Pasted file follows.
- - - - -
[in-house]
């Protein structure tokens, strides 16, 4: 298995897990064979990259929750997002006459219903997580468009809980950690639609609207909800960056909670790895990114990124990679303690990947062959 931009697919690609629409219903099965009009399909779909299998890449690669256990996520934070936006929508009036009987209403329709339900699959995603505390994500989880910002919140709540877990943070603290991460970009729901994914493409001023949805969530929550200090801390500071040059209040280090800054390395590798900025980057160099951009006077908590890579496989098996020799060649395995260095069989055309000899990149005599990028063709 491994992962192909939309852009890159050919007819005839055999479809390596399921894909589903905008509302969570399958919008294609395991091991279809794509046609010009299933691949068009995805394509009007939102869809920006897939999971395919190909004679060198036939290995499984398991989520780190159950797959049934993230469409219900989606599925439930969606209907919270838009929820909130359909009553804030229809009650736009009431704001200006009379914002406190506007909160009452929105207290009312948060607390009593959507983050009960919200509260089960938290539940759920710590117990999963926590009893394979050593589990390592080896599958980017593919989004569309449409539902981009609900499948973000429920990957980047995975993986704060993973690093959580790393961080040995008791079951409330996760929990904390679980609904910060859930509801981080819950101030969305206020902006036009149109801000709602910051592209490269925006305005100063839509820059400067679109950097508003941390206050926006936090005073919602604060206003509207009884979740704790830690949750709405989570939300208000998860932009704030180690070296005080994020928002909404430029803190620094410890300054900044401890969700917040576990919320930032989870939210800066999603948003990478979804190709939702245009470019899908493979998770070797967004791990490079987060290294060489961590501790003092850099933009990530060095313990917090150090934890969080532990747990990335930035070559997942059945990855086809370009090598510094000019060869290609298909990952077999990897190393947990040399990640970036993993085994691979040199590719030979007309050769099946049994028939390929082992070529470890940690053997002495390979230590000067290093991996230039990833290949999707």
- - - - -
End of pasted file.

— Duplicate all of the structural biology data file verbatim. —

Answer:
[in-house]
């Protein structure tokens, strides 16, 4: 298995897990064979990259929750997002006459219903997580468009809980950690639609609207909800960056909670790895990114990124990679303690990947062959 931009697919690609629409219903099965009009399909779909299998890449690669256990996520934070936006929508009036009987209403329709339900699959995603505390994500989880910002919140709540877990943070603290991460970009729901994914493409001023949805969530929550200090801390500071040059209040280090800054390395590798900025980057160099951009006077908590890579496989098996020799060649395995260095069989055309000899990149005599990028063709 491994992962192909939309852009890159050919007819005839055999479809390596399921894909589903905008509302969570399958919008294609395991091991279809794509046609010009299933691949068009995805394509009007939102869809920006897939999971395919190909004679060198036939290995499984398991989520780190159950797959049934993230469409219900989606599925439930969606209907919270838009929820909130359909009553804030229809009650736009009431704001200006009379914002406190506007909160009452929105207290009312948060607390009593959507983050009960919200509260089960938290539940759920710590117990999963926590009893394979050593589990390592080896599958980017593919989004569309449409539902981009609900499948973000429920990957980047995975993986704060993973690093959580790393961080040995008791079951409330996760929990904390679980609904910060859930509801981080819950101030969305206020902006036009149109801000709602910051592209490269925006305005100063839509820059400067679109950097508003941390206050926006936090005073919602604060206003509207009884979740704790830690949750709405989570939300208000998860932009704030180690070296005080994020928002909404430029803190620094410890300054900044401890969700917040576990919320930032989870939210800066999603948003990478979804190709939702245009470019899908493979998770070797967004791990490079987060290294060489961590501790003092850099933009990530060095313990917090150090934890969080532990747990990335930035070559997942059945990855086809370009090598510094000019060869290609298909990952077999990897190393947990040399990640970036993993085994691979040199590719030979007309050769099946049994028939390929082992070529470890940690053997002495390979230590000067290093991996230039990833290949999707």